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      Cost-Effective Masonry

      Aaron Fisher | September 1, 2021

      If you want to build cheap you use wood, if you want to build to last you should use masonry. Right? Not necessarily true anymore.

      4- Story Multifamily Residential Structure in Washington, DC *

      Building Type Total Cost ($) Insurance Cost ($) Construction Cost ($) Cost $/SF Relative Cost
      Masonry and Precast Floors
                 23,472,621                  89,632                23,382,989   242.06 98
      Conventional Wood Framing            24,106,262               156,938                23,949,324  247.92 100
      Light Gage Steel Framing            24,191,911               157,496                24,034,415  248.80 100
      ICF Walls and Precast Plank            25,823,848                  98,611                25,725,237   266.31 107
      ICF Walls and ICF Concrete Floor Alternate            26,491,356               101,159                26,390,197  273.19 110

      Wages determined using federal prevailing wage in August 2020

      Yeah, But Why?

      Energy Code

      As the energy codes have gotten stricter, building costs have gone up. Better insulated windows, doors, and walls cost more. But costs have not escalated equally for all types of buildings. On its own, wood is a poorly insulating material. To meet code insulation is added between studs. The effectiveness of insulation is directly correlated to its thickness. All else being equal doubling the thickness of a piece of insulation, double its R-value (insulating capacity).

      The costs come in at two points,

      1. More insulation = more money
      2. Thicker insulation –> thicker studs  = more money

      Masonry and concrete are inherently more insulating because they have thermal mass (retain heat better). Thus the amount of additional insulation to meet codes is substantially reduced.

      Wood-framed building under construction that toppled due to wind.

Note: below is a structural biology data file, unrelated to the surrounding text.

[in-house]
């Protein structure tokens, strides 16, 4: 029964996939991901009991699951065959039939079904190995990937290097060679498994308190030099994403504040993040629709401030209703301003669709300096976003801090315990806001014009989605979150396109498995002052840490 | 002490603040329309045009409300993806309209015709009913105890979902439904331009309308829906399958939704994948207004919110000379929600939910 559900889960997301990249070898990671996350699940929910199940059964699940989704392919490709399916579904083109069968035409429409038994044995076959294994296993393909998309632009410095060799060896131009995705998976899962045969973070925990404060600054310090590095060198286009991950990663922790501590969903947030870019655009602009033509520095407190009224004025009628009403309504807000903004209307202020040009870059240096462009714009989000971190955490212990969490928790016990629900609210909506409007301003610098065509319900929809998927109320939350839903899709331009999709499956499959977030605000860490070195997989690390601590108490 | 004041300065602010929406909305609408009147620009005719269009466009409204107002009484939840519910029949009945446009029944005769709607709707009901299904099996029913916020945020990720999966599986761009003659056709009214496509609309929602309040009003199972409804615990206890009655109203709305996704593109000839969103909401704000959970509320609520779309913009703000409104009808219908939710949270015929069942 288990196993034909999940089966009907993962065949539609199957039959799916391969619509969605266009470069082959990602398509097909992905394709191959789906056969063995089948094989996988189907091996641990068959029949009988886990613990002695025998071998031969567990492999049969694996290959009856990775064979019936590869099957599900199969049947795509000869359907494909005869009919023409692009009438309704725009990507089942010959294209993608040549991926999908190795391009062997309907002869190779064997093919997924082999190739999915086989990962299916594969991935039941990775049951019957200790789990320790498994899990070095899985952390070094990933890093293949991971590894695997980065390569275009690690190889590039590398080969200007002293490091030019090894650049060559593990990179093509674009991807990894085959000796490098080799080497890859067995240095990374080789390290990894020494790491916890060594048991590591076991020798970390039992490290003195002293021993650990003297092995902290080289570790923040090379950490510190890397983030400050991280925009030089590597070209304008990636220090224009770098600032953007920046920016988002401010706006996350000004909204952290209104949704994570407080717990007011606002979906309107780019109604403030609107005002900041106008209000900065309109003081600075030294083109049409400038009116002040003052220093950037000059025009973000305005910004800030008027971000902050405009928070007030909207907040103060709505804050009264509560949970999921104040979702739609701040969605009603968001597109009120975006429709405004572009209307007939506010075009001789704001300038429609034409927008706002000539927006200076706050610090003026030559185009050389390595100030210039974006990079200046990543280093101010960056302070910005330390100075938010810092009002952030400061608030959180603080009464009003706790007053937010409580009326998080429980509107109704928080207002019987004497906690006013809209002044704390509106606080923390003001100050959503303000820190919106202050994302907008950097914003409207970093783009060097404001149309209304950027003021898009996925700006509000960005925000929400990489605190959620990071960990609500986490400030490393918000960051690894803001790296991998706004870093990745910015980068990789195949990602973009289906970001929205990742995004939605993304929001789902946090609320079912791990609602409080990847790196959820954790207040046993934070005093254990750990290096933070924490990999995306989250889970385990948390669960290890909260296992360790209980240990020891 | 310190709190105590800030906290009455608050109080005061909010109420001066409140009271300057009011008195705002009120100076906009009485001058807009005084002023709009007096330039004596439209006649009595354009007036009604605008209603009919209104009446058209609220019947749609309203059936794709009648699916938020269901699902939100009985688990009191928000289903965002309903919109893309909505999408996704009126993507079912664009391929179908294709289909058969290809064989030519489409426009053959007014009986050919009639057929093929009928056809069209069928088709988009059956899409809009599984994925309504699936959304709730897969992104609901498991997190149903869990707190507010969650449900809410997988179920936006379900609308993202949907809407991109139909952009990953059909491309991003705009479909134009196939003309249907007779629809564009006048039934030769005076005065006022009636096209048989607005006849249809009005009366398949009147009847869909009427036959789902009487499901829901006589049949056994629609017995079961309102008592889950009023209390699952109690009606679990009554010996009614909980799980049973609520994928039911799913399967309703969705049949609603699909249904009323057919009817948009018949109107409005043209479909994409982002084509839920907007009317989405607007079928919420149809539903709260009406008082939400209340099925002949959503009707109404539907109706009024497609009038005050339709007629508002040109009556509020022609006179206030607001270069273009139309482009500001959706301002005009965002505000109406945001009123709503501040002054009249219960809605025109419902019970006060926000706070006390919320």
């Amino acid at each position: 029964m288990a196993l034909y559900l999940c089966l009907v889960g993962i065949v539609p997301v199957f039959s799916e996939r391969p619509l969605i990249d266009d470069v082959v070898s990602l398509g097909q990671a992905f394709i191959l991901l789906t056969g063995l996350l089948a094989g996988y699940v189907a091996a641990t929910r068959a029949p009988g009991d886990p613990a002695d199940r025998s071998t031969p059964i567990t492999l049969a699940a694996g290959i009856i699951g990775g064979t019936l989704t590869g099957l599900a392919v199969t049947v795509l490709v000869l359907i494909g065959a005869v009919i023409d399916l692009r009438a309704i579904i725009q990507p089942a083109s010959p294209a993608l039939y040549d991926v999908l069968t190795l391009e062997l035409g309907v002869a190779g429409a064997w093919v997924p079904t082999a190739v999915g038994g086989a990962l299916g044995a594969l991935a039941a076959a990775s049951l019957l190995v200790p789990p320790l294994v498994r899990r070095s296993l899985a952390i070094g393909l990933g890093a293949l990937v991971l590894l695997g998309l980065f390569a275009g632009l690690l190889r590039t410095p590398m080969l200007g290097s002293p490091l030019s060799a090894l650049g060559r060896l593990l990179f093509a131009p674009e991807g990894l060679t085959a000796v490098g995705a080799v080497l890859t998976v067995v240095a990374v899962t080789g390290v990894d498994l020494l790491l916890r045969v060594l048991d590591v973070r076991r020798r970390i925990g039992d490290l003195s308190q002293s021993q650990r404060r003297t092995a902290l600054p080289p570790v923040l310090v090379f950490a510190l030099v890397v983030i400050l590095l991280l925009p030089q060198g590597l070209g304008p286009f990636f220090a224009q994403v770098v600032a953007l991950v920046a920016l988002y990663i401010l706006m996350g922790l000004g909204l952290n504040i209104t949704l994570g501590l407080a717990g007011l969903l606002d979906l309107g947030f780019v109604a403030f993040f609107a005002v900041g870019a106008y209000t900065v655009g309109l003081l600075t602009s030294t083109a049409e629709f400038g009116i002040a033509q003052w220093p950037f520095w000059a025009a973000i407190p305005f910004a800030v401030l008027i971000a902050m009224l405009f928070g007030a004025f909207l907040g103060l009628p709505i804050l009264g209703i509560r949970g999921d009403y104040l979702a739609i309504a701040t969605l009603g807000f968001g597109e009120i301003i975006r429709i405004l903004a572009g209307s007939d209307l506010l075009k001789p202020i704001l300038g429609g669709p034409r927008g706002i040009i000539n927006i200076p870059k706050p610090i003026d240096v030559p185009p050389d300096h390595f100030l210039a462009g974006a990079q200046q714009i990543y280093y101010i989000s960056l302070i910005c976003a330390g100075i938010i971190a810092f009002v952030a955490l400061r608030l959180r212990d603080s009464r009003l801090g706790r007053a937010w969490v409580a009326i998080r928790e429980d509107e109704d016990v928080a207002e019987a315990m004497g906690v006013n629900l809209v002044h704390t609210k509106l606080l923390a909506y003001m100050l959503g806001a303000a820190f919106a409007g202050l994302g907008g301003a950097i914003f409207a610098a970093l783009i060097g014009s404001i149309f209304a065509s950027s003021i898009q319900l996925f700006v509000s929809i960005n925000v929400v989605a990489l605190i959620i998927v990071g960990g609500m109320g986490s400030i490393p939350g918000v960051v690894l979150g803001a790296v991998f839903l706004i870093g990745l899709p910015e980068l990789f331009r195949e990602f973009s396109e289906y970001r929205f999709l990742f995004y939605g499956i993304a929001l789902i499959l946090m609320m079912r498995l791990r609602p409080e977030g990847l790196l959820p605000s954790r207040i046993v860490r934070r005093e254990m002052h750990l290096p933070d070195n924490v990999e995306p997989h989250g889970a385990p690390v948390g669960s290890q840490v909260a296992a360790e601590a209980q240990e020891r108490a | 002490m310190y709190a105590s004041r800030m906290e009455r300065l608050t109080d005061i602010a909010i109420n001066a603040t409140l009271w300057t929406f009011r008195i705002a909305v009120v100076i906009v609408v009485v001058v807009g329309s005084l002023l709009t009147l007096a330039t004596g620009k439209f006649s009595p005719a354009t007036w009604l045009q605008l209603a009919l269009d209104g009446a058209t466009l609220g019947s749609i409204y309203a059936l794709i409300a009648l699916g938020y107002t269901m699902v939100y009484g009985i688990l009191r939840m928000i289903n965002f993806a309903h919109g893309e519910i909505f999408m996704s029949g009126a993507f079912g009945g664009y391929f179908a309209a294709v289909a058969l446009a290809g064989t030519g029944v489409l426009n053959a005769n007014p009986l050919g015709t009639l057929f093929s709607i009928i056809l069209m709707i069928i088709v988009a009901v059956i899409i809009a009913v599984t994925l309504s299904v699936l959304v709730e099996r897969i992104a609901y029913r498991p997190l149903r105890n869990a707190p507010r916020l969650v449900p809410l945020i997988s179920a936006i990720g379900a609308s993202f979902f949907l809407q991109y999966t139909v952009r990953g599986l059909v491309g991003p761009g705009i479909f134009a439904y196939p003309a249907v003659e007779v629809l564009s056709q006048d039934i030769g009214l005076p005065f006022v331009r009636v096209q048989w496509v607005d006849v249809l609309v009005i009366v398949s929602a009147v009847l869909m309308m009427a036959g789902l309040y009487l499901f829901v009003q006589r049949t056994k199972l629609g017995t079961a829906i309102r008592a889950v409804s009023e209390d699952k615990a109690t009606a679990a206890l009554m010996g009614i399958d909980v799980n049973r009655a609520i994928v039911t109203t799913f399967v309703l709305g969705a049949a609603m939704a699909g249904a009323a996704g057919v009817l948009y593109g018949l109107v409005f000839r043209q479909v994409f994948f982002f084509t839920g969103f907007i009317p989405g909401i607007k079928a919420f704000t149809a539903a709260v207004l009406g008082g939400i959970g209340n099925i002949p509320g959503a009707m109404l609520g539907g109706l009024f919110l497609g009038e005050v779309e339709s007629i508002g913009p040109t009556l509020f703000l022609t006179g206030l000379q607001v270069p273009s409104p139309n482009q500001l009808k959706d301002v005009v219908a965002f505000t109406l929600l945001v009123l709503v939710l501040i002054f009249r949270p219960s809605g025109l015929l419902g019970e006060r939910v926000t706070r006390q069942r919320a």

Insurance

      Construction insurance is dependent on two factors:

      • Dollar value of the work- With most of these systems they are +/- 15%; which only accounts for a small fraction of the issue.
      • Likelihood of a problem- most of the problem is here
        • Fire- wood is a combustible material. An accidental or intentional spark– especially prior to installation of fire suppression — would result in a total loss
        • Structural stability- Some materials like wood, are not fully stable until finished (why we brace walls) and subject to forces like wind shear. Again a risk that could result in a total loss of an uncompleted structure.

      HVAC + Fire Safety

      Masonry creates a better building envelope. That is there is less exchange of air between the air in the building and outside the building. Thus to heat or cool a building takes less energy, allowing for smaller HVAC units. A substantial savings right from purchase.

      Additional savings are also realized in reduced life and fire safety requirements because of the strength and resiliency of masonry (e.g., tornado shelters, reduced sprinklering). Simply put concrete is less combustible then wood, meaning less additional materials and work are needed to comply with building code.

      Other Benefits

      Largely ignored in the table above, but could result in additional cost savings during construction.

      Masonry also yields other potential savings depending on the desired aesthetic. Architectural CMU’s and veneers can be left exposed avoiding costs associated with drywall or other interior finishes. This is not an option with wood, which would quickly degrade if exposed to the elements.

      In short, masonry might not only save on operational expenses it might be the cheaper option from the jump.

      *The building model chosen for the project was a 4 story multi-family residential structure encompassing approximately 25,000 gross square feet of building area per floor. Based on
      the proposed target building types. The model is assembled using a mix of one and two bedroom dwelling units. The combination of the two different layout considerations would
      more realistically address the variety of construction configurations commonly found in the multi-family dwelling marketplace.

      For more information on the study or to see other cities: https://www.buildingstudies.org/

      VP of Business DevelopmentAaron Fisher

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